brewpack's User Profile - Atlas Obscura
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Places visited in Bethesda, Maryland
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Washington, D.C.

Riggs Bank

The bank that helped fund the Mexican-American War and the purchase of Alaska met its downfall after helping Augusto Pinochet launder money.
Washington, D.C.

Capitol Bollards

The 5.5-mile ring of steel posts around the Capitol Building is one of the largest (and most uniform) of its kind in the world.
Washington, D.C.

Walter Johnson Statue

This statue of one of baseball’s greatest pitchers looks like something out of a sci-fi horror movie.
Washington, D.C.

Potomac Park Flood Levee

This mysterious structure by the Washington Monument is a flood barrier designed to protect the White House against rising waters.
Washington, D.C.

Watergate Gas Station

This seemingly out-of-place gas station by the Watergate hotel was once described as the most expensive gas station in the world.
Washington, D.C.

D.C. War Memorial

An overlooked memorial honoring the local Washington residents who died in World War I.
Washington, D.C.

Washington Monument Marble Stripe

Look closely and you’ll notice that the color changes a third of the way up the tower.
Washington, D.C.

Georgetown Waterfront

The little-known, 300-year history of the area includes former lives as a bustling tobacco port, parking lot, and industrial dump.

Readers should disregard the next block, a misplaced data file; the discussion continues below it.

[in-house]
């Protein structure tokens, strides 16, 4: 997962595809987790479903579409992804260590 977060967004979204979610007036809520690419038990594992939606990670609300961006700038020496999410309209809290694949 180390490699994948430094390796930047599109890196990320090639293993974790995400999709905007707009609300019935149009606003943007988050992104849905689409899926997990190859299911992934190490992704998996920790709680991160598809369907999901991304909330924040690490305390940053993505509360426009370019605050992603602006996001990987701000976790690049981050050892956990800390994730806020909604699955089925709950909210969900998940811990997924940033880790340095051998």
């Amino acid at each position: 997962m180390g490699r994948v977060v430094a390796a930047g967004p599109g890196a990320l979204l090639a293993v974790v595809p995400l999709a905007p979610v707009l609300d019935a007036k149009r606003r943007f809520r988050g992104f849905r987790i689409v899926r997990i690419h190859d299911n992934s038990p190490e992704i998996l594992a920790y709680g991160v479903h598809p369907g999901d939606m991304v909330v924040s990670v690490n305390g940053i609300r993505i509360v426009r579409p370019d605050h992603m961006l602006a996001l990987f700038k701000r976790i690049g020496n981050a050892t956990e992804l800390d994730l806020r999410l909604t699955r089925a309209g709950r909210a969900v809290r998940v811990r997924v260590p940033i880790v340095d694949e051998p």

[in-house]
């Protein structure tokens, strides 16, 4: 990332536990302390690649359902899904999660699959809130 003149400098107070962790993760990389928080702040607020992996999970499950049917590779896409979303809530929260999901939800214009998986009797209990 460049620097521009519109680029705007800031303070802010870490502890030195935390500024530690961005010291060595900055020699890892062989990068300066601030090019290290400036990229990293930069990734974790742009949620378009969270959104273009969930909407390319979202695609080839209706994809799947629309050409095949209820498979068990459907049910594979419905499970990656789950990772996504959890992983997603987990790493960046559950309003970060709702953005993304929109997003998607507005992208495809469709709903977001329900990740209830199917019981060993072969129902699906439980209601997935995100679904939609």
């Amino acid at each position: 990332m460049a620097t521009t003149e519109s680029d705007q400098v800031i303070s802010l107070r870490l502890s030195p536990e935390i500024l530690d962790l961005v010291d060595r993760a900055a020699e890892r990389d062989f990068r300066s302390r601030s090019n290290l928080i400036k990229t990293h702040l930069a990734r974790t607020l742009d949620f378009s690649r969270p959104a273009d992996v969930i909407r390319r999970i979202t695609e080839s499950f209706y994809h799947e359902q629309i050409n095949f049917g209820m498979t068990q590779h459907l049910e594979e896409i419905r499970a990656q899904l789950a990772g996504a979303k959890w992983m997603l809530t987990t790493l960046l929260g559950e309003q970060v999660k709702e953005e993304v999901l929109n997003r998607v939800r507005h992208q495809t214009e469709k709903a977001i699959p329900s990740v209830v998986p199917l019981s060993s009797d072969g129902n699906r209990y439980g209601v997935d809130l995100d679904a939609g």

Washington, D.C.

Washington Aqueduct Castle Gatehouse

A building shaped like the Army Corps of Engineers logo, because why not?
Washington, D.C.

Water Gate at the Watergate Complex

Before Nixon, "watergate" meant canals.
Washington, D.C.

Willard Hotel

Legend has it that President Grant’s frequent drinking in the lobby gave rise to the term “lobbyist.”
Washington, D.C.

Carousel on the National Mall

Washington's iconic carousel has a nice piece of Civil Rights history.
Washington, D.C.

The K-9 of the Korean War Veterans Memorial

Those with a sharp eye can find the hidden image of a German Shepherd on the memorial's Mural Wall.
Washington, D.C.

District of Columbia Center Point

A little marble compass above George Washington's (empty) tomb in the Capitol marks where D.C.'s four quadrants intersect.
Washington, D.C.

Watergate Steps

Decades before the scandal, this staircase on the river was a literal "water gate."
Washington, D.C.

Maine Avenue Fish Market

The oldest continuously operating fish market in the United States.
Washington, D.C.

Basilica of the National Shrine of the Immaculate Conception

Largest Roman Catholic church in North America.
Washington, D.C.

Theodore Roosevelt Island

The national park was once a plantation estate.
Washington, D.C.

Library of Congress Card Catalog

A nostalgic bibliographic gem.
Washington, D.C.

East Potomac Park Mini Golf

The country's oldest continually-operated mini golf course lies hidden in plain sight, eclipsed by one of D.C.'s most popular tourist attractions.
Washington, D.C.

International Spy Museum

“They say you're judged by the strength of your enemies”—James Bond, Quantum of Solace.
Mitchell, South Dakota

The Corn Palace

A fitting attraction for the corn capital of the world.
Wall, South Dakota

Wall Drug

The granddaddy of all tourist traps, built on ice water, jackalopes, and a giant dinosaur.
Hubertus, Wisconsin

Holy Hill

According to the legend, this strikingly beautiful hill has miraculous healing powers.